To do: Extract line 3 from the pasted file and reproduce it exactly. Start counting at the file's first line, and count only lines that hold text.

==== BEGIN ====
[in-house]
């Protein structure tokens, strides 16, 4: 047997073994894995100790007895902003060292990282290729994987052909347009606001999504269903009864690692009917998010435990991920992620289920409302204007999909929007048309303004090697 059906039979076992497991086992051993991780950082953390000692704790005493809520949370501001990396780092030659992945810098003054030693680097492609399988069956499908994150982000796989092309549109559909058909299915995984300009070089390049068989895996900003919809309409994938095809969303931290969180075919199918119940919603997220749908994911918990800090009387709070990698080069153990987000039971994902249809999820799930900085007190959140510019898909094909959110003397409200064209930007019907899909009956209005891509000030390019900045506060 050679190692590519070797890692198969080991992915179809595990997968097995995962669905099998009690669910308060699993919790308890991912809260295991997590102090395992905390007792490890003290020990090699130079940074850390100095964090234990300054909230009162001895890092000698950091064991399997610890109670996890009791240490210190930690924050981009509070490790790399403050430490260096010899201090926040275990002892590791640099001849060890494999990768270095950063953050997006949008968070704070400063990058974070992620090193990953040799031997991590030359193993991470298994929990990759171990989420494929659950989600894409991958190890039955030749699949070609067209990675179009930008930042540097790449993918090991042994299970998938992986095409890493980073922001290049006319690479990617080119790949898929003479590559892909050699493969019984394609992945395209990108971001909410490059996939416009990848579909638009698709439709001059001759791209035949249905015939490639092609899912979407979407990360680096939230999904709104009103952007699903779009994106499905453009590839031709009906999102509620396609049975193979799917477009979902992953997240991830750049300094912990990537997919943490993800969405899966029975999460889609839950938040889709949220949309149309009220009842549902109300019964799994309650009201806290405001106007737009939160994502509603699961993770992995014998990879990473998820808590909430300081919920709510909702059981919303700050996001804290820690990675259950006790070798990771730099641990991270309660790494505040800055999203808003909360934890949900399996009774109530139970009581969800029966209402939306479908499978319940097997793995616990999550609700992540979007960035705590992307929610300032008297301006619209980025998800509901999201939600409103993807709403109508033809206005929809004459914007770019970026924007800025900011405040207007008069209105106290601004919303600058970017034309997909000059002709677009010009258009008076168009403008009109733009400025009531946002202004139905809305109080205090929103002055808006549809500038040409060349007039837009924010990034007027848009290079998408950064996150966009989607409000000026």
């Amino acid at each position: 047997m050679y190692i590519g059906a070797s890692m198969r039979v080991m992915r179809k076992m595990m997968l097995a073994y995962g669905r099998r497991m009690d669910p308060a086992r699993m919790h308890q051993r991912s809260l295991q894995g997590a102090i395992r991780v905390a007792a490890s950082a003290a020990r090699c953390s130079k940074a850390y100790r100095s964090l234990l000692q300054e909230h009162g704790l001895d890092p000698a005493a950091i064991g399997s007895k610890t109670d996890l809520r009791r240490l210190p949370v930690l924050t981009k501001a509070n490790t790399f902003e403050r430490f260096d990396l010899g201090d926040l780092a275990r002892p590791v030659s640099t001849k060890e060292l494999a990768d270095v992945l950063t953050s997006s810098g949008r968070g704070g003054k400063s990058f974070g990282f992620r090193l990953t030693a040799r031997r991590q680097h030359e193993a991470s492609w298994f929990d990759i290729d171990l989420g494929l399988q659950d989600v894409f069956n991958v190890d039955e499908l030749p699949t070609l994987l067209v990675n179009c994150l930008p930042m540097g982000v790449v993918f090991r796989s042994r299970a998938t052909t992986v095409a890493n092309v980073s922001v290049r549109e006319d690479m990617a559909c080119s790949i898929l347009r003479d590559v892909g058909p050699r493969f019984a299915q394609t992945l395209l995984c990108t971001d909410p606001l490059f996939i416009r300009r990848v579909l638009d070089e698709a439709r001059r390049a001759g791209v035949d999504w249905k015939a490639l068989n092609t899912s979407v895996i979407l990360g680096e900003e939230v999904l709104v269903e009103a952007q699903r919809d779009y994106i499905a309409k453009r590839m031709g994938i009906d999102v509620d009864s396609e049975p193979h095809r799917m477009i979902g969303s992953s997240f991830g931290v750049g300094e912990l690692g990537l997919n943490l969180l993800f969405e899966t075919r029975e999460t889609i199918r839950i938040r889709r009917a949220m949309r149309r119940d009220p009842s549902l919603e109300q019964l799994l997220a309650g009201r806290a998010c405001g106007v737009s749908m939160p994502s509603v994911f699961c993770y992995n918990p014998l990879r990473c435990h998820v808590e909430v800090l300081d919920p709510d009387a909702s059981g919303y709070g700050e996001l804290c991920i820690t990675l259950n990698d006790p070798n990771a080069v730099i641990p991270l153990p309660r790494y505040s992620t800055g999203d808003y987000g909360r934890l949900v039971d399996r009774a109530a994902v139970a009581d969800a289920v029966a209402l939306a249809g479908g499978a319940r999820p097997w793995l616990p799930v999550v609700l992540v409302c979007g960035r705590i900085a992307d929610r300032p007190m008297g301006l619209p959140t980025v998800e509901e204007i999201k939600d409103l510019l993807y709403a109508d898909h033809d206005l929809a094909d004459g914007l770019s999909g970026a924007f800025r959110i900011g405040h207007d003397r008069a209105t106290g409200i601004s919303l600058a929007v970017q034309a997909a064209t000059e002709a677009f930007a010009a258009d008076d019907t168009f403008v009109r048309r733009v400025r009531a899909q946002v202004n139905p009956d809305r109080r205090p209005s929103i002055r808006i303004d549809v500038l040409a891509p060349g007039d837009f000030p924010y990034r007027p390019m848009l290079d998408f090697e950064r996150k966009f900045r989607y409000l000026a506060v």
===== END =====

């Amino acid at each position: 047997m050679y190692i590519g059906a070797s890692m198969r039979v080991m992915r179809k076992m595990m997968l097995a073994y995962g669905r099998r497991m009690d669910p308060a086992r699993m919790h308890q051993r991912s809260l295991q894995g997590a102090i395992r991780v905390a007792a490890s950082a003290a020990r090699c953390s130079k940074a850390y100790r100095s964090l234990l000692q300054e909230h009162g704790l001895d890092p000698a005493a950091i064991g399997s007895k610890t109670d996890l809520r009791r240490l210190p949370v930690l924050t981009k501001a509070n490790t790399f902003e403050r430490f260096d990396l010899g201090d926040l780092a275990r002892p590791v030659s640099t001849k060890e060292l494999a990768d270095v992945l950063t953050s997006s810098g949008r968070g704070g003054k400063s990058f974070g990282f992620r090193l990953t030693a040799r031997r991590q680097h030359e193993a991470s492609w298994f929990d990759i290729d171990l989420g494929l399988q659950d989600v894409f069956n991958v190890d039955e499908l030749p699949t070609l994987l067209v990675n179009c994150l930008p930042m540097g982000v790449v993918f090991r796989s042994r299970a998938t052909t992986v095409a890493n092309v980073s922001v290049r549109e006319d690479m990617a559909c080119s790949i898929l347009r003479d590559v892909g058909p050699r493969f019984a299915q394609t992945l395209l995984c990108t971001d909410p606001l490059f996939i416009r300009r990848v579909l638009d070089e698709a439709r001059r390049a001759g791209v035949d999504w249905k015939a490639l068989n092609t899912s979407v895996i979407l990360g680096e900003e939230v999904l709104v269903e009103a952007q699903r919809d779009y994106i499905a309409k453009r590839m031709g994938i009906d999102v509620d009864s396609e049975p193979h095809r799917m477009i979902g969303s992953s997240f991830g931290v750049g300094e912990l690692g990537l997919n943490l969180l993800f969405e899966t075919r029975e999460t889609i199918r839950i938040r889709r009917a949220m949309r149309r119940d009220p009842s549902l919603e109300q019964l799994l997220a309650g009201r806290a998010c405001g106007v737009s749908m939160p994502s509603v994911f699961c993770y992995n918990p014998l990879r990473c435990h998820v808590e909430v800090l300081d919920p709510d009387a909702s059981g919303y709070g700050e996001l804290c991920i820690t990675l259950n990698d006790p070798n990771a080069v730099i641990p991270l153990p309660r790494y505040s992620t800055g999203d808003y987000g909360r934890l949900v039971d399996r009774a109530a994902v139970a009581d969800a289920v029966a209402l939306a249809g479908g499978a319940r999820p097997w793995l616990p799930v999550v609700l992540v409302c979007g960035r705590i900085a992307d929610r300032p007190m008297g301006l619209p959140t980025v998800e509901e204007i999201k939600d409103l510019l993807y709403a109508d898909h033809d206005l929809a094909d004459g914007l770019s999909g970026a924007f800025r959110i900011g405040h207007d003397r008069a209105t106290g409200i601004s919303l600058a929007v970017q034309a997909a064209t000059e002709a677009f930007a010009a258009d008076d019907t168009f403008v009109r048309r733009v400025r009531a899909q946002v202004n139905p009956d809305r109080r205090p209005s929103i002055r808006i303004d549809v500038l040409a891509p060349g007039d837009f000030p924010y990034r007027p390019m848009l290079d998408f090697e950064r996150k966009f900045r989607y409000l000026a506060v």